Murder of Charlene Ellis and Letisha Shakespeare
Two teenage girls, Charlene Ellis, 18, and Letisha Shakespeare, 17, were shot with a MAC-10 machine pistol, outside a hair salon in Birchfield Road, Aston, Birmingham, England, as they were leaving a party in the early hours of 2 January 2003, in a gang-related drive-by shooting. Shakespeare and Ellis were described as "best friends" and "innocent victims".
Charlene's twin sister Sophie, cousin Cheryl Shaw and a friend, Leon Harris, were also injured. Shaw was shot in the hand.
The shooting, investigated by the West Midlands Police under its new Chief Constable, Paul Scott-Lee, was part of a feud between two Birmingham gangs, the "Johnson Crew" and the "Burger Bar Boys", and was in response to the murder of Yohanne Martin, a Burger Bar Boys associate.
Four men were each convicted of murder and attempted murder at Leicester Crown Court in March 2005. Marcus Ellis, 24 (Charlene's half-brother), Michael Gregory, 22, and Nathan Martin, 26 (brother of Yohanne), were jailed for a minimum of 35 years. Rodrigo Simms, 20, was sentenced to 27 years – the lesser figure being due to his age at the time of the shooting. The trial was the first in England at which secret witnesses were allowed to be used. In 2005, the convicted men appealed at Woolwich Crown Court but the appeal was turned down. They were also refused leave to appeal to the House of Lords. In 2012, Ellis, Martin and Simms appealed to the European Court of Human Rights that they had not received a fair trial. This appeal was also dismissed.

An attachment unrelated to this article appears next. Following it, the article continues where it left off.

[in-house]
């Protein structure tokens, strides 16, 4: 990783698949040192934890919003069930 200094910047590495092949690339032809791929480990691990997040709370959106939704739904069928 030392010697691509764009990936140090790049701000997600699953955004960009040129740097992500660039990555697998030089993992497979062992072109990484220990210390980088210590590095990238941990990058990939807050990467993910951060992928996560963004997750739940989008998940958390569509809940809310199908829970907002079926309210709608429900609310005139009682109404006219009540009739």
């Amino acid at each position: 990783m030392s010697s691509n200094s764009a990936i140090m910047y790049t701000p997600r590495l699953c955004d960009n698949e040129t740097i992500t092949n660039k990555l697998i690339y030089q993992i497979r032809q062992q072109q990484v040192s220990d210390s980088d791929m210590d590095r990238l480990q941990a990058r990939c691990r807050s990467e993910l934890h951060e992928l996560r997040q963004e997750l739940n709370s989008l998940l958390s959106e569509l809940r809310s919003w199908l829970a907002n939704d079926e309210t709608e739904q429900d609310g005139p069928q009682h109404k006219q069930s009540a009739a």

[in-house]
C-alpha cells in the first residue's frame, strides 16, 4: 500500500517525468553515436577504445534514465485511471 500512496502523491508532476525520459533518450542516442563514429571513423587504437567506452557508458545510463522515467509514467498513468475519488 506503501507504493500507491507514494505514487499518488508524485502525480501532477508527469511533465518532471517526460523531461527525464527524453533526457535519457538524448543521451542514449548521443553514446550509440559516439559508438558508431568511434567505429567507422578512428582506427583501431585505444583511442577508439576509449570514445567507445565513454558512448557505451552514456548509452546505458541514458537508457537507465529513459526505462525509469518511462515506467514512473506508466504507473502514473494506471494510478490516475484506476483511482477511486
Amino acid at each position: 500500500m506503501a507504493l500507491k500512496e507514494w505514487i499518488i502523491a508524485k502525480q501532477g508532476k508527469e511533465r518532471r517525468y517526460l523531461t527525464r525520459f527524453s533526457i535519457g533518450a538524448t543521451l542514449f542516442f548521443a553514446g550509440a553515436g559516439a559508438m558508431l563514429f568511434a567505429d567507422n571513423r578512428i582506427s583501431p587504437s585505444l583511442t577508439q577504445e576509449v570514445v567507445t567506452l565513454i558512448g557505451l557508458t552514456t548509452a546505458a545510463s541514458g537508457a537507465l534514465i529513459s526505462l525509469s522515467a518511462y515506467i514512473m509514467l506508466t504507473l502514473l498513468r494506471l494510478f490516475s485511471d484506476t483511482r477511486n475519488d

The mothers of the two dead women, Marcia Shakespeare and Beverley Thomas, have since actively campaigned against gun crime and gangs. They set up the 'Letisha and Charlene Education Awards', administered by the Birmingham & Black Country Community Foundation, a registered charity, in 2006. In December 2016 it was announced that Marcia Shakespeare had been appointed a Member of the Order of the British Empire (MBE) in the 2017 New Year Honours.
In 2018, Libera, an Italian association that promotes outreach activities and various types of protest action against organised crime, remembered Letisha and Charlene among other nearly 900 names of innocent victims of organised crime during the 23rd Day of Remembrance and Commitment.
- "January 2003 interview re deaths of two black girls in Aston on BBC". Breakfast with Frost. BBC. 5 January 2003. Retrieved 2008-03-26.
- "Thrown in at the deep end". West Midlands Police. July 21, 2014. Retrieved 21 July 2014.
- Wilson, Peter (2 January 2013). "BBC News – Letisha Shakespeare and Charlene Ellis shootings: 10 years on". BBC Online. Retrieved 21 July 2014.
- McCarthy, Nick. "New Year shootings: Letisha Shakespeare's mother reveals her living nightmare". Birmingham Mail. Retrieved 21 July 2014.
- "Four jailed for New Year killings". BBC Online. 21 March 2005. Retrieved 21 July 2014.
- "Birmingham & Black Country Community Foundation, registered charity no. 1048162". Charity Commission for England and Wales.
- "New Year Honours: Marcia Shakespeare and Karen Ross recognised". BBC Online. 30 December 2016. Retrieved 31 December 2016.
- "Nomi da non dimenticare". 21 March 2018.
- Letisha and Charlene Education Awards
- Thrown in at the deep end – post about the role of a Family Liaison Officer in the case, by the West Midlands Police